• Informed Delivery: The post office has this program that sends emails to people who sign up every day with images of the mail pieces that they will get that day. You can include a web link with the image of your mail piece so that people can start shopping right away.
  • Personalization: Personalization of offers is an easy way to enhance the effectiveness of your mail pieces. When you send someone a special offer tailored to them, you drive response.
  • Augmented Reality: This is a really powerful and engaging enhancement for direct mail. You can make your mail pieces come to life when your prospects or customers scan the piece with their smartphone. This is only limited by your creativity and your budget. Imagine what experience you could create.
  • Video: You can include a video screen on your mail pieces to provide an enhanced way to share your message and create a little fun. Keep them no longer than 3 minutes and make sure they are not just informative but also entertaining.
  • Social Media: When you run social media ads for your mail list on Facebook or Instagram in conjunction with your mail pieces, you increase your response rates. Of course, they need to have the same offer and general design to be recognized as part of the same campaign.
  • Google Ads: Just like with social media ads, Google ads help increase response rates. You target only the people on your mail list by appending IP address information to it.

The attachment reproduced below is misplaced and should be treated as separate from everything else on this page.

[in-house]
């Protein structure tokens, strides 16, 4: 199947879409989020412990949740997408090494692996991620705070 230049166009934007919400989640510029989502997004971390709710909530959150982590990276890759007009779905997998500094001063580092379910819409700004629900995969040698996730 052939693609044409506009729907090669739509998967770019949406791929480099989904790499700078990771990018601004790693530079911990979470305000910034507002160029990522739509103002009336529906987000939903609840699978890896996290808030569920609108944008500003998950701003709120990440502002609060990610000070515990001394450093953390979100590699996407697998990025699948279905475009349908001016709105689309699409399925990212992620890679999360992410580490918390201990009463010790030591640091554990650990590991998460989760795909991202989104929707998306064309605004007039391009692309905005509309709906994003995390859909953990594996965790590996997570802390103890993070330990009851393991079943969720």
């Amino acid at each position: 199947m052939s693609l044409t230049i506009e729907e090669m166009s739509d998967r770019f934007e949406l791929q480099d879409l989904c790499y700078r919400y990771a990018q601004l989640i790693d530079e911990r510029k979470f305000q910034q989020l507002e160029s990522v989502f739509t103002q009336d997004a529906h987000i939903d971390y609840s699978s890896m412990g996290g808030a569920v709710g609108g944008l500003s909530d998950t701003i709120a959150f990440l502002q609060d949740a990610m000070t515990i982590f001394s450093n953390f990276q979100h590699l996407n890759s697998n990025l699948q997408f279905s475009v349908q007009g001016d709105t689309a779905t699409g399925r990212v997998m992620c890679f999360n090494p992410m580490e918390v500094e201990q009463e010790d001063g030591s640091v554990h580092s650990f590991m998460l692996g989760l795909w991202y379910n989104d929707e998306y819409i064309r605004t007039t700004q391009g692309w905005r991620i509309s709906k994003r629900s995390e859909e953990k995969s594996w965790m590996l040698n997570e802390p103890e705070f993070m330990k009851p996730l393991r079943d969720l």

These are just some of the things you can do with your direct mail to enhance your ROI. When adding these enhancements, you increase the value of your mail piece and make a better impression. What we touch shapes what we feel, so how are you making your prospects and customers feel? Use enhancements to create a better experience.

One thing to keep in mind as you add enhancements, you increase the production time of your pieces. So make sure to add extra time into your schedule. Make the best impression with your next direct mail campaign and see your ROI increase. Are you ready to get started?

6 Reasons Why Print Marketing Is Thriving

A few years ago, you might have heard marketers claiming we were facing the end of an era for print. Online marketing is cheap, available to almost any business owner, and capable of reaching a global audience, so it seemed like the natural order of things for print marketing to die out. But this isn’t the case at all.